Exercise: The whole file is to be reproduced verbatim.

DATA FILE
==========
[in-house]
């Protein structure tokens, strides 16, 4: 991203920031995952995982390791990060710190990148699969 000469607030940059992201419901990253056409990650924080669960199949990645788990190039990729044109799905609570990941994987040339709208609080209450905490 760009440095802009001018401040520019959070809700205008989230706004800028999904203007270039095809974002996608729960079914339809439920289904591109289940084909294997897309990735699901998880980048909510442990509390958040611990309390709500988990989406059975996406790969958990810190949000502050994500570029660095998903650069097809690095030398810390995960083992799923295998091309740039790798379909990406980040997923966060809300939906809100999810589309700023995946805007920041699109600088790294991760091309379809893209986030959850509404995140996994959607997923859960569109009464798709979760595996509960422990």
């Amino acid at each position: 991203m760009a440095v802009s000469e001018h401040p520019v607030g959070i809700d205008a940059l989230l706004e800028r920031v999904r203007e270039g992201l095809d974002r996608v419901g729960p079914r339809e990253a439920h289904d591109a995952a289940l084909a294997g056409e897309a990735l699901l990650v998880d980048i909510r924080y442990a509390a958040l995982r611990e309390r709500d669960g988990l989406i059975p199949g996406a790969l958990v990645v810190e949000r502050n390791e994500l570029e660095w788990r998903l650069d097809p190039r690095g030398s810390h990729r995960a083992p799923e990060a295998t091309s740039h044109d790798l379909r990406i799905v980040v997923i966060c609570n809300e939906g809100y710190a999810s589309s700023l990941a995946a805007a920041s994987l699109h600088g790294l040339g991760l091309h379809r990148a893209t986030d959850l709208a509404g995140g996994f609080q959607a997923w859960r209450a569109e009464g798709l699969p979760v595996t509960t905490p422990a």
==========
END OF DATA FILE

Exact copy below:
[in-house]
């Protein structure tokens, strides 16, 4: 991203920031995952995982390791990060710190990148699969 000469607030940059992201419901990253056409990650924080669960199949990645788990190039990729044109799905609570990941994987040339709208609080209450905490 760009440095802009001018401040520019959070809700205008989230706004800028999904203007270039095809974002996608729960079914339809439920289904591109289940084909294997897309990735699901998880980048909510442990509390958040611990309390709500988990989406059975996406790969958990810190949000502050994500570029660095998903650069097809690095030398810390995960083992799923295998091309740039790798379909990406980040997923966060809300939906809100999810589309700023995946805007920041699109600088790294991760091309379809893209986030959850509404995140996994959607997923859960569109009464798709979760595996509960422990």
């Amino acid at each position: 991203m760009a440095v802009s000469e001018h401040p520019v607030g959070i809700d205008a940059l989230l706004e800028r920031v999904r203007e270039g992201l095809d974002r996608v419901g729960p079914r339809e990253a439920h289904d591109a995952a289940l084909a294997g056409e897309a990735l699901l990650v998880d980048i909510r924080y442990a509390a958040l995982r611990e309390r709500d669960g988990l989406i059975p199949g996406a790969l958990v990645v810190e949000r502050n390791e994500l570029e660095w788990r998903l650069d097809p190039r690095g030398s810390h990729r995960a083992p799923e990060a295998t091309s740039h044109d790798l379909r990406i799905v980040v997923i966060c609570n809300e939906g809100y710190a999810s589309s700023l990941a995946a805007a920041s994987l699109h600088g790294l040339g991760l091309h379809r990148a893209t986030d959850l709208a509404g995140g996994f609080q959607a997923w859960r209450a569109e009464g798709l699969p979760v595996t509960t905490p422990a």